A Little Idea and Some Scribbles

They call this a quilt?

It’s a little embarrassing to show you my scribbles (don’t know what else to call them). Promise you won’t laugh! I wanted to show you how an applique quilt is designed. I’m finishing up quilts for Spring Market and I came across the original graph paper with my Rabbits Prefer Chocolate design. I smiled as I looked at it, because the original scribble (very child-like don’t you think?) is not as the quilt ended up.

If the truth be told, not a single applique quilt that I have designed has ever ended up as it started. As I work along, the quilts take on a life of their own. Sometimes I get stuck and sometimes they just falls into place. I never know what to expect.

To design applique you must have patience, patience, patience. I am put to the test many times over and often think I will not be able to finish! You have to be willing to redraw, move blocks around and then redraw the designs again. I work on a design over a relatively short period of time and I live almost every minute with it. When something isn’t working it’s my husband who makes me quit and take a break. He tells me to stop, get some rest and start again in the morning. I hate it when he’s right, but every designer needs someone to tell them when to STOP! It’s key to success.

I start with an idea, a basic layout, some drawings and a fabric line I’ve selected that I think will work with my design. For example, I needed a lot of browns for the bunnies and I choose the Wuthering Heights line because of the many assorted browns. Then I pull in fabrics from other lines, because it adds contrast and that “spark” that is critical to a quilt. I also makes it much more fun for me!

My original graph paper layouts always look like children’s drawings. I quickly sketch in the drawing that I think will work and then I move onto the next part of the quilt. If you look at the drawing on the left side of the photo you can see that I originally started with tulips and flowers all over…well off they came as I went along. As Martha would say, “it a good thing” (: More bunnies were added and Rabbits Prefer Chocolate was born! You promised you wouldn’t laugh!

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  • gloria g. - Wow! I love it! Thanks for sharing this part of the process. I am enjoying Rabbits Prefer Chocolate right now, and Pumpkin Hill. Two applique quilts at one time. But I love everything you do, so I can’t wait to see what’s just around the corner! I’m sure there is another bouncing around up there in your brain and your heart! I just love your whole process!!!! Please share more…..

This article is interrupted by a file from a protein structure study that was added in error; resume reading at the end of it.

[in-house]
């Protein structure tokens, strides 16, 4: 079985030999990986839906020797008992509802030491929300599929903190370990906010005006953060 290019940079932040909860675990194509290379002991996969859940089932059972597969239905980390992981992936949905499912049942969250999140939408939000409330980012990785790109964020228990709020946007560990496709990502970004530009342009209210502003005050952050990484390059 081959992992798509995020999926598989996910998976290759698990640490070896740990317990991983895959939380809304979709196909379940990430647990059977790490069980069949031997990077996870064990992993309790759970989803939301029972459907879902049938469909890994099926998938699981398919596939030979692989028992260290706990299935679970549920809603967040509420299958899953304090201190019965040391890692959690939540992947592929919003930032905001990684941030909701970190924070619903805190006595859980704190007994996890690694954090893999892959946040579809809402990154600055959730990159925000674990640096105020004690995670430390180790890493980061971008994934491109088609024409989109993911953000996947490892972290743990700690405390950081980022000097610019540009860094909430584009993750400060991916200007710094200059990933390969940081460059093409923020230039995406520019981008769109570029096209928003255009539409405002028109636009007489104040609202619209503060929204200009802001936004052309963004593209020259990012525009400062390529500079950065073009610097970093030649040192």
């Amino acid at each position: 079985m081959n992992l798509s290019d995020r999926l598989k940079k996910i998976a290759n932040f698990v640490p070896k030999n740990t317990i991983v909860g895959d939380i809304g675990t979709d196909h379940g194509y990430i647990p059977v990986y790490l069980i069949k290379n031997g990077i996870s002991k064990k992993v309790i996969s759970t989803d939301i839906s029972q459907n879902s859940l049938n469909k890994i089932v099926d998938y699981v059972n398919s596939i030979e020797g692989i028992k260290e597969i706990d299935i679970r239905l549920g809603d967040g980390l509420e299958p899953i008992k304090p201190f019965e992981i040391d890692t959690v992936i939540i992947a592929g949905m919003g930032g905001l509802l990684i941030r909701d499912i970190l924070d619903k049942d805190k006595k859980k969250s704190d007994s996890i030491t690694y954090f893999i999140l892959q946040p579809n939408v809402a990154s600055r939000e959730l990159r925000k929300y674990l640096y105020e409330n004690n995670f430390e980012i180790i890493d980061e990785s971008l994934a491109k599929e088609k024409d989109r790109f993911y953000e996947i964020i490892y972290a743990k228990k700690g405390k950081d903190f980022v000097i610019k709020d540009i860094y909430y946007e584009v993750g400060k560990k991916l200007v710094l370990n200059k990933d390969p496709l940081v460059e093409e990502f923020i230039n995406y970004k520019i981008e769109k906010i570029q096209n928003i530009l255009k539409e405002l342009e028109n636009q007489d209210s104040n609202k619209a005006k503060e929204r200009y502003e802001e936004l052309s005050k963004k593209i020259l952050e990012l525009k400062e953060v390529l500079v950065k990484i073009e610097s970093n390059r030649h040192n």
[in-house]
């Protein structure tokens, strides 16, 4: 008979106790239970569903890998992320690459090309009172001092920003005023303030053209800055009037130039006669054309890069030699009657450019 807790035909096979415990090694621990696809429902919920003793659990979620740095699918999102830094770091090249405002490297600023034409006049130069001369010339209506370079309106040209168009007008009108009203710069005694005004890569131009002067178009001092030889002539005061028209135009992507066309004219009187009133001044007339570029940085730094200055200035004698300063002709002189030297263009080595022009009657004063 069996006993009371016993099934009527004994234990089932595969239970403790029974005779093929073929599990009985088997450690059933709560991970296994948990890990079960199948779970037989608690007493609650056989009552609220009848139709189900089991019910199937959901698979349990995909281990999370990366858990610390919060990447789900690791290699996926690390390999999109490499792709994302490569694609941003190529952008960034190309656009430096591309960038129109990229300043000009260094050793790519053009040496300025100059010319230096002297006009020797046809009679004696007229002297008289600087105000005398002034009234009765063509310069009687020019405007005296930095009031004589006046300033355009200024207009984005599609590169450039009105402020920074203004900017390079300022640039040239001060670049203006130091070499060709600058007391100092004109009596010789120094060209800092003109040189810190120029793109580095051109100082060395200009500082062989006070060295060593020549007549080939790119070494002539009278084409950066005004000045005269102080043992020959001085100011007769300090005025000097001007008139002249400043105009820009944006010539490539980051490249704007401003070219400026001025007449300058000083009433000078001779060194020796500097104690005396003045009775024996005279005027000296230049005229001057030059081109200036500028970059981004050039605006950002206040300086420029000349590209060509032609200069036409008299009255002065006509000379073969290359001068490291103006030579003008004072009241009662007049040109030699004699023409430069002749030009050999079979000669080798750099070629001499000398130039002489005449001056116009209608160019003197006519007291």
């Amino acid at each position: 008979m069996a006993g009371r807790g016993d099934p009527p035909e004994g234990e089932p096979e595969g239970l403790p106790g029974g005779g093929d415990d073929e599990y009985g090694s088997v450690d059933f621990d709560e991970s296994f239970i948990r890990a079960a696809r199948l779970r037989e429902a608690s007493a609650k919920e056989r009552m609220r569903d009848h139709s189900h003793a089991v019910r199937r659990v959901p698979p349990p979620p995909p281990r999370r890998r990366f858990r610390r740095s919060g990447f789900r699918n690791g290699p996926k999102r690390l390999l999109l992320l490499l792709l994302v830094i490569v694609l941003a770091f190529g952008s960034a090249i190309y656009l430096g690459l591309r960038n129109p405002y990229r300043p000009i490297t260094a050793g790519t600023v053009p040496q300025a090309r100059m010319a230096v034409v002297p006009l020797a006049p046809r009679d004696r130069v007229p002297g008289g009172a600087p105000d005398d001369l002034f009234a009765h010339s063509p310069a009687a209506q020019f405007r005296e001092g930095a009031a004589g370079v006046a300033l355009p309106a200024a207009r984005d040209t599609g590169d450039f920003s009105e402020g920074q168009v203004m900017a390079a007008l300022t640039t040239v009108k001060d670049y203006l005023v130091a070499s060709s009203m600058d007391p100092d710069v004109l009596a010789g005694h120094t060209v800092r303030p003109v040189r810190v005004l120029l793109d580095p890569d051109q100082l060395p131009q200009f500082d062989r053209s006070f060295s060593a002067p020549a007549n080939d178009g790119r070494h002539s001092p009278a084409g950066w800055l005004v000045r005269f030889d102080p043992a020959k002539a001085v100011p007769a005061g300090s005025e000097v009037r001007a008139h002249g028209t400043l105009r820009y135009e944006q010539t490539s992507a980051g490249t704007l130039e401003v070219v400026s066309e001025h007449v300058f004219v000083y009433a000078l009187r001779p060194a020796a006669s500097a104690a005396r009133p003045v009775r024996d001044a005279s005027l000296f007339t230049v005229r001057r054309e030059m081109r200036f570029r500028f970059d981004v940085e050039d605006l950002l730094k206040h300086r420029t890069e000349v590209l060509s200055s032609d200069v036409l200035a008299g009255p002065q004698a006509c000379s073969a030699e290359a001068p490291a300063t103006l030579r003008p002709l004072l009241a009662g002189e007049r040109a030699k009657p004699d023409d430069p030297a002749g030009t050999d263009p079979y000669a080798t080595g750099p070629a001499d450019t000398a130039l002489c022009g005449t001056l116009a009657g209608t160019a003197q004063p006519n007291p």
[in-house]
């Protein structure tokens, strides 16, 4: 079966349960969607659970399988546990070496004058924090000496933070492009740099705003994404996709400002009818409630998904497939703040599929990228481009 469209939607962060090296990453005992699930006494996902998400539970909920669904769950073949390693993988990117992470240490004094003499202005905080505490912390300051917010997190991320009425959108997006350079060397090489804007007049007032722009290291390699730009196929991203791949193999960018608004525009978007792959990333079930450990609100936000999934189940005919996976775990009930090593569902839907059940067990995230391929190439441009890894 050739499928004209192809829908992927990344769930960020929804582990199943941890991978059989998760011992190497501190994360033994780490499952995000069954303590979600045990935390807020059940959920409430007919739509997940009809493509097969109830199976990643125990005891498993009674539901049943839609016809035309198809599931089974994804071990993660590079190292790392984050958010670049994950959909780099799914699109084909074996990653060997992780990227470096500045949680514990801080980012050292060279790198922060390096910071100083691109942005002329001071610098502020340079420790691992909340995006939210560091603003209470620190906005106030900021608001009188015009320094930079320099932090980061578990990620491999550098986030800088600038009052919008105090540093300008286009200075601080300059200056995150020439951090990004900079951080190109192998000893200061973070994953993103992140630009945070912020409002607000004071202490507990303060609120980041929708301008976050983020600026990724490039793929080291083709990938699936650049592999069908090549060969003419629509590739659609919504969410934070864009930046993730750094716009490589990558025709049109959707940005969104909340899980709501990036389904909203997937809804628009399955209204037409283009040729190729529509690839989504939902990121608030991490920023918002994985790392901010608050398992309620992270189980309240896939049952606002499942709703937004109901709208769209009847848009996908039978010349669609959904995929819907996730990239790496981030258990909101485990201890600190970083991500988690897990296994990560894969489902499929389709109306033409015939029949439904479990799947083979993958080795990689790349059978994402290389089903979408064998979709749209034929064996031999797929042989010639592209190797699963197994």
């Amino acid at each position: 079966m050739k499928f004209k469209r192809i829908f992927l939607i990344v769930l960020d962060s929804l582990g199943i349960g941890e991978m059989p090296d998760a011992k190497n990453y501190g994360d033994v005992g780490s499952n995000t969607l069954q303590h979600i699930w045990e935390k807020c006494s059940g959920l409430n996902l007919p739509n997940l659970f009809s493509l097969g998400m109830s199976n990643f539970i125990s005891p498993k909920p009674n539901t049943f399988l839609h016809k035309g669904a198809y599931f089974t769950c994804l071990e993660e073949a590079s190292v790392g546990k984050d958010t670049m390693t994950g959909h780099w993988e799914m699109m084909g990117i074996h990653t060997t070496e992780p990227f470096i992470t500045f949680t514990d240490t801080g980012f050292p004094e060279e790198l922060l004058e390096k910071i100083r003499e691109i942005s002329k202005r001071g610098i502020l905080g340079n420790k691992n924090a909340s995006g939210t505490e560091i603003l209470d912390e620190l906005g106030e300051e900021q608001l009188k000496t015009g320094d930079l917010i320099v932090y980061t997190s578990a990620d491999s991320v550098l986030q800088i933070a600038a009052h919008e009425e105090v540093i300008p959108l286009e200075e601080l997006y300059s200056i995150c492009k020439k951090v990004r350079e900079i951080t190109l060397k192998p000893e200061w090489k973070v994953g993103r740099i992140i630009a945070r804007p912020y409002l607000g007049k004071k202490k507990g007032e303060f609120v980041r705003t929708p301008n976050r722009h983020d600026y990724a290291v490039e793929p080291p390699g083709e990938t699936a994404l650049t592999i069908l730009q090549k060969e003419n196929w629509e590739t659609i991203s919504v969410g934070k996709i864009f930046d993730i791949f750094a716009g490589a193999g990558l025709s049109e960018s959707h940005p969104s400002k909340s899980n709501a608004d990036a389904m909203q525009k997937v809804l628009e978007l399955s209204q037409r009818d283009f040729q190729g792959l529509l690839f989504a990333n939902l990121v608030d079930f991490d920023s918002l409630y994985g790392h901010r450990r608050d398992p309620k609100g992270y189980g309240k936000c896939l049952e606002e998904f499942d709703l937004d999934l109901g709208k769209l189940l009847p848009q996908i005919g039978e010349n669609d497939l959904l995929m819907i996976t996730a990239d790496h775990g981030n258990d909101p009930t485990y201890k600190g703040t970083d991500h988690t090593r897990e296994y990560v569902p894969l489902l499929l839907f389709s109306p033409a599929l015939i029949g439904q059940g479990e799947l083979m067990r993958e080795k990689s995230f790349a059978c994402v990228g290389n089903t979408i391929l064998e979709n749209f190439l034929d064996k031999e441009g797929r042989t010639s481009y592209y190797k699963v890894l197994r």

But your husband is right. Sometimes a fresh day will bring new light on the subject, new ideas and precious little bunnies!

    fondly, gloria g. Richards, TXReplyCancel

  • Vintage Collage & Quilts - Isn’t graph paper wonderful for this type of thing!ReplyCancel

  • Darlene - Dazed Quilter - Thanks for sharing – a friend and I refer to graph paper as GP1 (we don’t have EQ6). Nice to see that someone else used GP1. teeheeReplyCancel

  • Kim - It’s funny how quilts DO take on a life of their own as you go along. I love your “Rabbits” design and started the class at Bear Paws & Hollyhocks in Sacramento, but as I went along, the rabbits morphed a bit–they’re still rabbits but they’re doing slightly different things. I think I have some kind of “bunnies on wheels” variation going. I had to set it aside for some other projects but I hope to get back to it soon. I’ll send you a photo if it ever does get completed. I love your work! Thanks for sharing an insight into your process.ReplyCancel

  • kaffy - it’s great how in a just a few quick and simple lines you can give a pretty clear rough of what you want to create that everyone can understand. its something i have been getting to grips with recently on my illustration course and is a very useful skill! it’s always interesting seeing the working behind the lovely things people make:)ReplyCancel

  • Patti - Absolutely not laughing! I find it just fascinating to read about your design process. What you designers do completely amazes me, and it’s nice to know that the idea doesn’t spring forth “full grown” in your mind. We who use the designs all you talented people create have no idea of the amount of work that goes into making them. You give me hope that someday I might create something original myself. I tend to think that because I can’t draw something perfect on the first try that I can’t do it at all. Thank you so much for the inspiration!ReplyCancel